You don’t have to be a conspiracy buff to notice the none-too-subtle parallelisms between Disney’s new remake of Tron and Christian mythology. Intentional or coincidental? You decide…
The Top 10 List:
Tron versus Christianity
.(aka. The Theology of Technology)
First off, the “Holy Trinity” of Tron…
1. The Father / Creator – Kevin Flynn, the programmer/creator of the digital world of the Grid
2. The Son / Savior – Sam Flynn, only begotten son of the father, the archetypal messiah who came to their world to save it
3. The Holy Spirit – Quorra was the non-human member of the “Tron Trinity” (she was an ISO) who was the confidante/messenger/sidekick and most importantly, embodied the love of the Father (who loved her as a daughter) and Son.
Other important archetypal characters:
4. The Fallen Angel – like Lucifer, CLU was the source of conflict in their world. He couldn’t create his own minions, only the Creator can. He could only corrupt existing programs to his side. But as was later revealed, he was only doing what he was created to do.
5. The Traitor – like the Judas archetype, the movie also had its traitor in the character of Zuse who sold the protagonists off and also died without having benefited from his ill-gotten gains.
6. Humanity- the ISO’s (Quorra’s race) are obviously a metaphor for mankind, described as innately imperfect but possessing great potential. They were the catalyst for the conflict between Flynn and CLU. In biblical lore, Lucifer revolted when he refused to serve mankind, thinking them below his station. In Tron lore, CLU saw them as aberrations in the perfect world he was tasked to create.
And miscellaneous bits of flavor details which have their counterpart in Christian mythology:
7. The Soul – like the Discs on their backs, entities in the Grid have their “essence” separate from their physical selves. It held their life-force, it was their greatest weapon and most precious possession.
8. The Last Supper – one would wonder why they would have to even “eat” when they’re in a digital world… but like the Last Supper, it was more to foreshadow the conflict to come.
9. The Garden of Eden – Notice the “apple” that CLU discovers in the room when he finally breaches Flynn’s refuge in the Outlands… a reference to the fruit from the Tree of Knowledge. It was the place where the Creator rested and meditated. Quorra was his digital “Eve”… protected, nurtured and maintaining a pure innocence. The conflict finally escalates after the snake has entered the garden.
There are actually 2 different allegorical forms of redemption shown in the movie:
- The warrior Rinzler, who was later revealed to be the original Tron from the first movie, was corrupted by CLU to serve in his army. But upon meeting Sam (the Savior), repents and sought absolution for his crimes. It builds upon mythical “fall of man from grace” complete with the irksome Catholic twist that you “need” Jesus to save you.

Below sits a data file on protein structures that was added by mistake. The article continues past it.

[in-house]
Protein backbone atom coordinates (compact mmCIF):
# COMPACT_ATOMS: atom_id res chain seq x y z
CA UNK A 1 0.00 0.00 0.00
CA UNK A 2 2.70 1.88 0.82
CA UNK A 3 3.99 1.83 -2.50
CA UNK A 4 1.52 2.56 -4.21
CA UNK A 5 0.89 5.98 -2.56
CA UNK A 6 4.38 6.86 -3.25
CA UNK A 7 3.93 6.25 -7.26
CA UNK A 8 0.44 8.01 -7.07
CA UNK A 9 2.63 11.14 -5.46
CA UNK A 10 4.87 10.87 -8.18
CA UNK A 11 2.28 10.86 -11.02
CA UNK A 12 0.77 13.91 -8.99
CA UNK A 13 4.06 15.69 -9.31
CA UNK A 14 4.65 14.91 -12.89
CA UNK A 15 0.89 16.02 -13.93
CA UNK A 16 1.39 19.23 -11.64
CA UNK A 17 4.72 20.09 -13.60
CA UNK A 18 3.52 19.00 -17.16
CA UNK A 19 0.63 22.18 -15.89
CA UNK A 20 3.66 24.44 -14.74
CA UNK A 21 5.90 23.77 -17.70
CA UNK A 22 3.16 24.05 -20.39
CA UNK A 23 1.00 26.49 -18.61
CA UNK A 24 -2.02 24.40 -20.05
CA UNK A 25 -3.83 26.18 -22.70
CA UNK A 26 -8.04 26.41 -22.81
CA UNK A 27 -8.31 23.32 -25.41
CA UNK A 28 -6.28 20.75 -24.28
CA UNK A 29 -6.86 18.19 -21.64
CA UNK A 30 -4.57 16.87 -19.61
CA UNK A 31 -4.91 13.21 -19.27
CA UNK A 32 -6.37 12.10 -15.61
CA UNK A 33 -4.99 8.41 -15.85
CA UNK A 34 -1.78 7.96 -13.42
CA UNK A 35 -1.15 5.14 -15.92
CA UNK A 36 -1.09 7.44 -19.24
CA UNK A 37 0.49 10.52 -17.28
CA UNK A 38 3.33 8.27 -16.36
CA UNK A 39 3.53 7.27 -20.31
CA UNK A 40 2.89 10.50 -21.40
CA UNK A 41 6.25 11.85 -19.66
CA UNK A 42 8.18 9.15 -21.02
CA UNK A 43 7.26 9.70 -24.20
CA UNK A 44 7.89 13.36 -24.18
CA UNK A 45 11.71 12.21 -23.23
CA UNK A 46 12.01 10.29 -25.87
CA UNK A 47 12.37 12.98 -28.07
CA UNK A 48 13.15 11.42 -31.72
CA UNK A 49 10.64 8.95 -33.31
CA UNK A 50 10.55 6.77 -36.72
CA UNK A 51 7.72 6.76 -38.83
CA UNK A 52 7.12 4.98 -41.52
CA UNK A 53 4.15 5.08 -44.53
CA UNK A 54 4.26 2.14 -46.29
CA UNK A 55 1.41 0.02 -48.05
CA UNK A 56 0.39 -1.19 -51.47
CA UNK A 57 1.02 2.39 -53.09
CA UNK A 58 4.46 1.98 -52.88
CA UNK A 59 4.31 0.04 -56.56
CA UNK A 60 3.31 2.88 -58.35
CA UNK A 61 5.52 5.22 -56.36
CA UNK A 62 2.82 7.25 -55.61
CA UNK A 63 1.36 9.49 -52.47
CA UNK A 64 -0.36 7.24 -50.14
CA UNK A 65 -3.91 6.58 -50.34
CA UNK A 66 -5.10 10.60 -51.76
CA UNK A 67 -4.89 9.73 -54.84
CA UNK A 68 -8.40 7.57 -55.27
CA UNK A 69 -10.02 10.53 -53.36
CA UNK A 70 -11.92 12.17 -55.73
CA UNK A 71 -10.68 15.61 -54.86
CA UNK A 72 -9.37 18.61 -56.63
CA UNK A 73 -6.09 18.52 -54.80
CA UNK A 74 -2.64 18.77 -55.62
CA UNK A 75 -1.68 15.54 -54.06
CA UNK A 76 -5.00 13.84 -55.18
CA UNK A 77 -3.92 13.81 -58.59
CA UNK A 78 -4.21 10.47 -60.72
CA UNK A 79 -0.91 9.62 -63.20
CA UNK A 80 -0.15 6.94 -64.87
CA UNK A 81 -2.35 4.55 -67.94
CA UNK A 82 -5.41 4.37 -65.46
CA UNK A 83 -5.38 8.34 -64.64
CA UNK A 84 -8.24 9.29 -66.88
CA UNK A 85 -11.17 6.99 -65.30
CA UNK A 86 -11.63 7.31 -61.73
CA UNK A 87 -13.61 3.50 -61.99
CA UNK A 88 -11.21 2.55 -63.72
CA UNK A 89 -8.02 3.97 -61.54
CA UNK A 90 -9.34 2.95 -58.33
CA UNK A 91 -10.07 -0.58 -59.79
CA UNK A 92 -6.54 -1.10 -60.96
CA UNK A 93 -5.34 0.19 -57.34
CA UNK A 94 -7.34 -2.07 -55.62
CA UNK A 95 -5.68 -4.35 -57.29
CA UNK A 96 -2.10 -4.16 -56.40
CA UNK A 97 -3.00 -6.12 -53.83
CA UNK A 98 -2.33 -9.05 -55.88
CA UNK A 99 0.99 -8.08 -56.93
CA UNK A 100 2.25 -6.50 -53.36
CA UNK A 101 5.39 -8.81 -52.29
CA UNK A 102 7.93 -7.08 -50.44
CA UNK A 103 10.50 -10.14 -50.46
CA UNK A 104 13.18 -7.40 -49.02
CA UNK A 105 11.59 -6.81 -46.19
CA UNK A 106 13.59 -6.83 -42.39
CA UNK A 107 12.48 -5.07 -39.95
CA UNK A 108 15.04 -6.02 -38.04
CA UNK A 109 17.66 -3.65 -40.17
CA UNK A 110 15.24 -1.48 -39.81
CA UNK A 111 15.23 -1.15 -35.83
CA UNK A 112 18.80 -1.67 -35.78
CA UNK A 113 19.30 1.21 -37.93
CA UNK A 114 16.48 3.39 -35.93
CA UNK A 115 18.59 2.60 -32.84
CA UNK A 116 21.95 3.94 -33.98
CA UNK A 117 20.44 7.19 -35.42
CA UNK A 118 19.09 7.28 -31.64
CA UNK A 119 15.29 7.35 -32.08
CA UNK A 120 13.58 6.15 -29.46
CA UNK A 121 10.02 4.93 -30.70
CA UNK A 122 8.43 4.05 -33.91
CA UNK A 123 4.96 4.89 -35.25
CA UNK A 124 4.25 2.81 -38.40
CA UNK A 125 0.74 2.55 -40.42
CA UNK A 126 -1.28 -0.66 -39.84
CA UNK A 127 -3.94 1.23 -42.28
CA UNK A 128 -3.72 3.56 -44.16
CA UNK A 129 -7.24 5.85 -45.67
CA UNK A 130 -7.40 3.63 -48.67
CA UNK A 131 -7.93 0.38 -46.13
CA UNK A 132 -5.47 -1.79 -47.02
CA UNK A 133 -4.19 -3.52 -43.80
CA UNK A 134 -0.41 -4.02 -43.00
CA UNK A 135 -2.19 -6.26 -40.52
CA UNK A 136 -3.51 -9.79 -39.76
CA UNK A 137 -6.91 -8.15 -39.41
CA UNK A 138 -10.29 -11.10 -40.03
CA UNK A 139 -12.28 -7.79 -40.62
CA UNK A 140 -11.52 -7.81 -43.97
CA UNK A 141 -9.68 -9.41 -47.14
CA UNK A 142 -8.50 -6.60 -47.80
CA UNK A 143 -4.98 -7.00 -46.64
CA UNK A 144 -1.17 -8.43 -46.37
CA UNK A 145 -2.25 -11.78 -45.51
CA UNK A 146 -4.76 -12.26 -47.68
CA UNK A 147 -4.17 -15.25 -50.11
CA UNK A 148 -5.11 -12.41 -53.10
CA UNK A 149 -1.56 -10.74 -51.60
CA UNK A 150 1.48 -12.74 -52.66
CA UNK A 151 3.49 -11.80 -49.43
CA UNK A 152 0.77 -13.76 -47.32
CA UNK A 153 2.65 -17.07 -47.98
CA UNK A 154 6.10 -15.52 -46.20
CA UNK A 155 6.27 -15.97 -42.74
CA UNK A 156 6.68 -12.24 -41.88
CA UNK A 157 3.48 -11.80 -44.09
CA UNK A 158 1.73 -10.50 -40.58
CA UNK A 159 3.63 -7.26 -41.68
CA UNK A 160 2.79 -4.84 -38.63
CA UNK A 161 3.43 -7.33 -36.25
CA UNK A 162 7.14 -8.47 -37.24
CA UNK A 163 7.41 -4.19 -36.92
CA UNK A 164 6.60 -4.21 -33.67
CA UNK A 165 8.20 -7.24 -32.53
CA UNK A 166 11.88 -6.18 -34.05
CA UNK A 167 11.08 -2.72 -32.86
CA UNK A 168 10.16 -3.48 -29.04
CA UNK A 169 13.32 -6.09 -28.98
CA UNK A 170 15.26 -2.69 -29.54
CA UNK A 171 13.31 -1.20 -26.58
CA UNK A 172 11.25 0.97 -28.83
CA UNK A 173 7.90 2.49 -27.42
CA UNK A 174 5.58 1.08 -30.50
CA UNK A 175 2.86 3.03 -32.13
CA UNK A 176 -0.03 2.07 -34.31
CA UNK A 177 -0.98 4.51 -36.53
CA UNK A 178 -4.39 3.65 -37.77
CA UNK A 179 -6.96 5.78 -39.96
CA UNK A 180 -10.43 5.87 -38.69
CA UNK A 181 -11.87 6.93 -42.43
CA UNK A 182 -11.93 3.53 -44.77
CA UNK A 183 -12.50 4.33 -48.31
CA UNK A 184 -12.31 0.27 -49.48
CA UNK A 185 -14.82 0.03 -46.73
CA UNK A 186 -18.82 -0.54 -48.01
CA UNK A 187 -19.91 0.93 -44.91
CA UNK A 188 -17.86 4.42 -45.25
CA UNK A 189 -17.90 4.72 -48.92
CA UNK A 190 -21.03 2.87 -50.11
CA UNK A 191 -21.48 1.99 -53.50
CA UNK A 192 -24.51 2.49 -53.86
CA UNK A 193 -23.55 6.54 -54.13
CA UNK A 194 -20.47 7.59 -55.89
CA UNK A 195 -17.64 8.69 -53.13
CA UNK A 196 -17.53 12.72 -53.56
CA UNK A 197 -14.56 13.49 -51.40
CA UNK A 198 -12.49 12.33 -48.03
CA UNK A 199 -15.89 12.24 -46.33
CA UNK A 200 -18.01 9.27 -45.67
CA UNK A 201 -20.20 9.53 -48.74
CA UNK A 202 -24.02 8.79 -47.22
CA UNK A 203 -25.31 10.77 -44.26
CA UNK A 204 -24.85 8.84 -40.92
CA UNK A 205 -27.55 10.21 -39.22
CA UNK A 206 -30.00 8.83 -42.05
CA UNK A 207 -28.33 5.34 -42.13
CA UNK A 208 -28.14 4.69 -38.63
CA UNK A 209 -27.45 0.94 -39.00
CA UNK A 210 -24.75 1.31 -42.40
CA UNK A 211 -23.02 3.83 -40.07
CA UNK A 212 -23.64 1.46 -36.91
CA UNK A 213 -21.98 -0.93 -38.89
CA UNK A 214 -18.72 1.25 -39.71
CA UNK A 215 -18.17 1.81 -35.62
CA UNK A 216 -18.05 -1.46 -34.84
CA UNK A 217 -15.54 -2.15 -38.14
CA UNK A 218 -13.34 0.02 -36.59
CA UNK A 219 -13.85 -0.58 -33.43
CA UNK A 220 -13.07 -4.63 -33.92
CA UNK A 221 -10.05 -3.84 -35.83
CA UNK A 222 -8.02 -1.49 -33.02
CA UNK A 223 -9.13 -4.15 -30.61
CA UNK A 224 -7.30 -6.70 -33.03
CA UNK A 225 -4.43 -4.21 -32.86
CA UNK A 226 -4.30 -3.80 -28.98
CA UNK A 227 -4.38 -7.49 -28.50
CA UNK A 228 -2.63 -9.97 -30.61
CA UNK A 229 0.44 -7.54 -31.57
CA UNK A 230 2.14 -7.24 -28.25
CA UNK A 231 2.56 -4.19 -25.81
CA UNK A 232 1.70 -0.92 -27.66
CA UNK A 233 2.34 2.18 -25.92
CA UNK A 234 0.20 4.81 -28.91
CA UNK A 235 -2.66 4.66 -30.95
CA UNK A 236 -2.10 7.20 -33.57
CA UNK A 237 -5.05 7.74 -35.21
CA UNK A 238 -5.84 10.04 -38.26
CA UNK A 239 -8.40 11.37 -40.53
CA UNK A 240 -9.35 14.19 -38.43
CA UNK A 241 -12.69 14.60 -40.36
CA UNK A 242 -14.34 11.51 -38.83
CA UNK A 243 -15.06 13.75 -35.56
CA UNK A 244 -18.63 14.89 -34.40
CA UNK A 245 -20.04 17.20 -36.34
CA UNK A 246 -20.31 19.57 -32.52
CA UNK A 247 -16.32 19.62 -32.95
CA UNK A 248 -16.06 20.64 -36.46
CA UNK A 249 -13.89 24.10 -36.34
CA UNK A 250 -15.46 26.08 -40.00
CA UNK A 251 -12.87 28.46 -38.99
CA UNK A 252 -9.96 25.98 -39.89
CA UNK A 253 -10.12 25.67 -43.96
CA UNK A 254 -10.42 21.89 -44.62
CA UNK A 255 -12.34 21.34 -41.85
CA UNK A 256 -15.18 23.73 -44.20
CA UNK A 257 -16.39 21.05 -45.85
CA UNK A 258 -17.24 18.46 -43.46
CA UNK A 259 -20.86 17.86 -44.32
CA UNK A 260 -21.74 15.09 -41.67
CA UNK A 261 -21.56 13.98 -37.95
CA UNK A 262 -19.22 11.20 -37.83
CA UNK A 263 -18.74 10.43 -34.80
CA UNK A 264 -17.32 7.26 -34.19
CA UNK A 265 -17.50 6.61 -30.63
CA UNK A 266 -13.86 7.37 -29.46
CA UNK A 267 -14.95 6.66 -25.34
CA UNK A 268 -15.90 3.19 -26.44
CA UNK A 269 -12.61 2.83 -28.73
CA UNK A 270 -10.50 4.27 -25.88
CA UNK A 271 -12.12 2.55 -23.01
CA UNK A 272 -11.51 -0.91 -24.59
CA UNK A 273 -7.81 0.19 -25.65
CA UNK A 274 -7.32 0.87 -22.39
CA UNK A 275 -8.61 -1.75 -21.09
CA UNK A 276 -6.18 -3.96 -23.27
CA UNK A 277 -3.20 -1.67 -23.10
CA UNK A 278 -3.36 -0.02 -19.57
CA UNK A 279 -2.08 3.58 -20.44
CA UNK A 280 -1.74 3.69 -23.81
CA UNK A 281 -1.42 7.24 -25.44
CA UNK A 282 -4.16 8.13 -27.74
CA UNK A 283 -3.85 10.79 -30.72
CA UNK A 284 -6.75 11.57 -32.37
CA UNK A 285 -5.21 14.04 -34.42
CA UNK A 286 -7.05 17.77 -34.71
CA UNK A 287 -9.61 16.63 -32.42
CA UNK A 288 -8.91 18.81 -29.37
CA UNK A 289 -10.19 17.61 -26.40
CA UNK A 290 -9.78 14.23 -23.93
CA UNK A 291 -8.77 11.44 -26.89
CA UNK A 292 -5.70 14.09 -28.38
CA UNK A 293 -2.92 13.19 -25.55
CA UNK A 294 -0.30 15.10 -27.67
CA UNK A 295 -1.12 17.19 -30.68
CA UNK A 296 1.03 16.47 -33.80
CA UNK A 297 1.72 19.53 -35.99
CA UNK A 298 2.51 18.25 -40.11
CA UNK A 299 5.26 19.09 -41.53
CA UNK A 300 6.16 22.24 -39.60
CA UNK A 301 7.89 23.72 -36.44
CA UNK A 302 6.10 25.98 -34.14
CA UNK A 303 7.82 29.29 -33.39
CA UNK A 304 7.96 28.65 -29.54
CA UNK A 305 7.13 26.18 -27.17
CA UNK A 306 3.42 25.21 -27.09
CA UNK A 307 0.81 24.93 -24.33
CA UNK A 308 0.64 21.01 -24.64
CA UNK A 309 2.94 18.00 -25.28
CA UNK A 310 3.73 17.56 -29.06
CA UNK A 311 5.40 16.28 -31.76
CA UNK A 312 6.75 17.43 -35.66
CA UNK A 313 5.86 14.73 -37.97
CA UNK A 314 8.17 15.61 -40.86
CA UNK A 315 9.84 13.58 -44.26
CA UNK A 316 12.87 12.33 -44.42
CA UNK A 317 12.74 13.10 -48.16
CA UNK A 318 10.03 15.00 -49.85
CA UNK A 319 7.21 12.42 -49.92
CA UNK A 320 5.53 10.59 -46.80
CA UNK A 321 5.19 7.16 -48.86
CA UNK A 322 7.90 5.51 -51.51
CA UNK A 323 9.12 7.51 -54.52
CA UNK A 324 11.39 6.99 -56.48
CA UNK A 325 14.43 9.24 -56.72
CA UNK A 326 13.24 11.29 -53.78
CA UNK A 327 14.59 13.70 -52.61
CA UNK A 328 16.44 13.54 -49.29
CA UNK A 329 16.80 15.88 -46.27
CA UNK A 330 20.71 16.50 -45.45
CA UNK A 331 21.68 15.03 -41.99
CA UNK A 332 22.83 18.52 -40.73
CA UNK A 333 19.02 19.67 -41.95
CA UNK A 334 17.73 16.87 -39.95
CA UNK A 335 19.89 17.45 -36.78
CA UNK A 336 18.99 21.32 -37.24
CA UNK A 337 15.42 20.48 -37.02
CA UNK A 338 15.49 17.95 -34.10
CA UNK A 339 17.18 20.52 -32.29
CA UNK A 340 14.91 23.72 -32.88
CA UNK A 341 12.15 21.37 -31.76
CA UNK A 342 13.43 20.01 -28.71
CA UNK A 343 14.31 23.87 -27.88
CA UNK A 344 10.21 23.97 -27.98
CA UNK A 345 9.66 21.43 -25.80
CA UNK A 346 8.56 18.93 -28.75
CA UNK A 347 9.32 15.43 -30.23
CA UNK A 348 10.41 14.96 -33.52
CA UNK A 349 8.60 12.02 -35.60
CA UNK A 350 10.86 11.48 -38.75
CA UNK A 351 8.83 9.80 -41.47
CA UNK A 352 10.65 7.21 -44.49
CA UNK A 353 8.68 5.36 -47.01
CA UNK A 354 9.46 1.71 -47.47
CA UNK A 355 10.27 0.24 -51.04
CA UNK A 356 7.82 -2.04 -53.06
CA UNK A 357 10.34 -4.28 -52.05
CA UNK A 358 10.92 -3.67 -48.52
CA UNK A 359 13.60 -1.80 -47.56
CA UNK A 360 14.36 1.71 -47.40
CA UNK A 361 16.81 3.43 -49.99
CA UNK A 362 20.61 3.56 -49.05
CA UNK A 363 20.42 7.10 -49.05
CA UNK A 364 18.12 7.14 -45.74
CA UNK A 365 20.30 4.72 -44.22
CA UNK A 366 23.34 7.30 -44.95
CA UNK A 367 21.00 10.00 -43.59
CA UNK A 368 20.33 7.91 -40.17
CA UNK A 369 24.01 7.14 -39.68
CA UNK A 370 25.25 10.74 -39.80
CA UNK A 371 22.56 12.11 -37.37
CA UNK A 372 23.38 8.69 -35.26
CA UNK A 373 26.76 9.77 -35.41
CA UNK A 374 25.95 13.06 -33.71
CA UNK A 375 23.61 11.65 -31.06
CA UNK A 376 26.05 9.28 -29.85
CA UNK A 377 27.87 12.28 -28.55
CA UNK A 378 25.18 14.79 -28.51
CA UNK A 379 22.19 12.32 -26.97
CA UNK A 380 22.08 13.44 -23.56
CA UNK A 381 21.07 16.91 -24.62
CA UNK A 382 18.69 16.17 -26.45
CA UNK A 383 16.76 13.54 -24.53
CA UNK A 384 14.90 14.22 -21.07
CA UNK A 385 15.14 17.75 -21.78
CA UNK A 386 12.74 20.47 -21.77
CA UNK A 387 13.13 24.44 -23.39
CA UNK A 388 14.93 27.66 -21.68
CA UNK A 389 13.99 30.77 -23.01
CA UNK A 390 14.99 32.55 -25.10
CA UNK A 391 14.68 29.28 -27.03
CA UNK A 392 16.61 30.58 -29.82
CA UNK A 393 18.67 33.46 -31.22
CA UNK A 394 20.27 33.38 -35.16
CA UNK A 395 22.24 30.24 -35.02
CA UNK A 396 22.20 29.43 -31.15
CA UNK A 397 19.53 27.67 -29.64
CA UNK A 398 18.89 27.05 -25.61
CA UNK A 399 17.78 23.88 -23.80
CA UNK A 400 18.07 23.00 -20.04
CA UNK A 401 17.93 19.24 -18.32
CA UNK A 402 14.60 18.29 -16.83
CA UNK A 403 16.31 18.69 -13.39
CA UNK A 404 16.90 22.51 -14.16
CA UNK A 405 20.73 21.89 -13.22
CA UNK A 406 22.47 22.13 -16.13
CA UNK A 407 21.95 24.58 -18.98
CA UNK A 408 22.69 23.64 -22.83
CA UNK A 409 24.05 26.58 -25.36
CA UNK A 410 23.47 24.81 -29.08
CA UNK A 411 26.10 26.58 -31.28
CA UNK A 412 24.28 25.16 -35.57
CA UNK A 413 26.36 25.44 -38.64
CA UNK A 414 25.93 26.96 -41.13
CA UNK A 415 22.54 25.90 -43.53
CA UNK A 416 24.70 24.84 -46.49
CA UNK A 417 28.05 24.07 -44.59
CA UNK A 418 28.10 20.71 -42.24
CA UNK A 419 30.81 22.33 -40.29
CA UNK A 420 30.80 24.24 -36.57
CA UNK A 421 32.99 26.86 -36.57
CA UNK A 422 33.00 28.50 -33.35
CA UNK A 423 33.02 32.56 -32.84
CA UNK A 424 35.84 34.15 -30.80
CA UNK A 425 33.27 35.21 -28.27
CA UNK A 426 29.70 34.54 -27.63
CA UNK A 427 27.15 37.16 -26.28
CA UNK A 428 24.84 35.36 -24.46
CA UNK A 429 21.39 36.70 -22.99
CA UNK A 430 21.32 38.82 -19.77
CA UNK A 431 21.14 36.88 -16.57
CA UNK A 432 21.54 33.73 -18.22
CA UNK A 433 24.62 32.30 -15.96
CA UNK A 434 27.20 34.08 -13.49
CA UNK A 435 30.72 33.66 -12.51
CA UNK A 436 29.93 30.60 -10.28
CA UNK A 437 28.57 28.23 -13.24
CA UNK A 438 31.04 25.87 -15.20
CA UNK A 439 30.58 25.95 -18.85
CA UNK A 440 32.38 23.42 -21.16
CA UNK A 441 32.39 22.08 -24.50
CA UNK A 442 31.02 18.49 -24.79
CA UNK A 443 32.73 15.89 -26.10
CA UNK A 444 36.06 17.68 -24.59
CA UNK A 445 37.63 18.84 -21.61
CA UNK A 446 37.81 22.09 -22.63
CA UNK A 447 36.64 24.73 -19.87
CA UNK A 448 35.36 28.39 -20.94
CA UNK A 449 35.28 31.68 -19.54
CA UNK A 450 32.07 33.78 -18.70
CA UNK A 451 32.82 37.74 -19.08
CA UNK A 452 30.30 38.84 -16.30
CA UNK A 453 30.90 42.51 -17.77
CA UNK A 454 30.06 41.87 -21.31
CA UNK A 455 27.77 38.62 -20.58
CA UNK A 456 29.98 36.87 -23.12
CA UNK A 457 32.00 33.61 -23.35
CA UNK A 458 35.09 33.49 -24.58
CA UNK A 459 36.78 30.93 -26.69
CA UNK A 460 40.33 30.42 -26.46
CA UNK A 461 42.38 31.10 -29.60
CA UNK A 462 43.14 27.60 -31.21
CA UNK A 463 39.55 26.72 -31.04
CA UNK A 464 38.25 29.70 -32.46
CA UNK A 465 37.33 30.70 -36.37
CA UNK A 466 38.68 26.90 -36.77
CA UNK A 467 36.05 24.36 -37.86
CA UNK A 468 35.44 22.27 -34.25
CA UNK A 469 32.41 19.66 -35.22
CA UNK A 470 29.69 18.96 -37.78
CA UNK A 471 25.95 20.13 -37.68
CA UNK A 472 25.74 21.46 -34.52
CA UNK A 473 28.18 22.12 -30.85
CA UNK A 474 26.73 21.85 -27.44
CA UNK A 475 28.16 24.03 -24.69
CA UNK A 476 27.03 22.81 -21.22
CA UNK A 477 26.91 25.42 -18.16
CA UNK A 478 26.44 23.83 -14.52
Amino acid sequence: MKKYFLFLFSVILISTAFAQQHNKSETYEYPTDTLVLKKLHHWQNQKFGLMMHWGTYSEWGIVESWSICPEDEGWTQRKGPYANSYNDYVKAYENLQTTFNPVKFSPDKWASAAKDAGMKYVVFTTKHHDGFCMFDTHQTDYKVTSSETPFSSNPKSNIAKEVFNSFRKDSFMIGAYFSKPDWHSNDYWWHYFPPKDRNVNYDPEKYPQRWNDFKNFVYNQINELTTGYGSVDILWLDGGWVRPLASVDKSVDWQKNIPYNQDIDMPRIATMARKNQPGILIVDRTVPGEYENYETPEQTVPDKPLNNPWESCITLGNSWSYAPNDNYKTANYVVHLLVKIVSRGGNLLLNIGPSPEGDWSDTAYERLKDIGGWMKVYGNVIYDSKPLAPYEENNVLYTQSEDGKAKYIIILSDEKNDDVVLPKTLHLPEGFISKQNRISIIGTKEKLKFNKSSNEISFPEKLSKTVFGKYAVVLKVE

- Sam, the allegorical Jesus, also fulfills his role as the biblical “New Adam”. Together with Quorra (the digital “Eve”), they flee the doomed Grid world to start anew. It was a rather clever bit of allegorical writing since he fits the criteria of the mythological archetype because he was a “user” and literal son of the Creator, thus free from the imperfection and limitations of the other programs and ISO’s in the Grid world. The only inconsistency was that it was his father’s death, not his own, that purchased their salvation.
With so many biblical references buried within the storyline, one would expect the religious crowd to grow fond of this movie like they did with the Narnia series (where Jesus was a friggin’ lion! *Rowr*)
Actually, the sentiments were quite the opposite. If you trawled through the online discussions about the movie, some very vocal Christian critics were appalled or even offended by the movie.
So what has gotten them so riled up about the movie?
- The “Creator” is portrayed as helpless and impotent, trapped within his own creation and forced into a stalemate by something of his own making. In fact, he had to sacrifice himself in the end to negate the threat posed by CLU. Imagine the implication that the ultimate creator is just at par with the arch nemesis he himself created. *ouch*
- CLU was just following what he was created to do – that is, to help create the perfect world. In order to achieve his primary objective, he had to get rid of the innately imperfect ISO’s. It wasn’t pride or personal ambition that drove him to usurp power from the Creator, it was his programming – it required him to do everything that is necessary to ensure perfection in their world, even if it meant the genocide of all the ISO’s. And therein lies the ultimate blame – the Creator’s own bad programming of his chief steward.
- The ISO’s weren’t even created by Flynn intentionally. They were accidental beings whose genesis was spontaneous and unplanned.
No. They manifested. The conditions were right and they came into being.
– Kevin Flynn
Evolution vs. Intelligent Design?
But at least Flynn recognized their great potential and sought to keep them despite their “imperfection”, at least in the eyes of CLU who saw them as flawed because unlike him who was literally made in the image and likeness of the Creator, they were creatures of chance (or perhaps of natural selection) instead of design.
- If Quorra were the new “Eve” then that would make Sam her “Adam”. But he was already playing the archetypal “Messiah” role. And we already know from the “Da Vinci Code” what happens when Hollywood tries hint at the notion of Jesus in a love team… Jesus and Mary Magdalene? Ooh, the righteous indignation! Jesus and Eve? Sacrilege!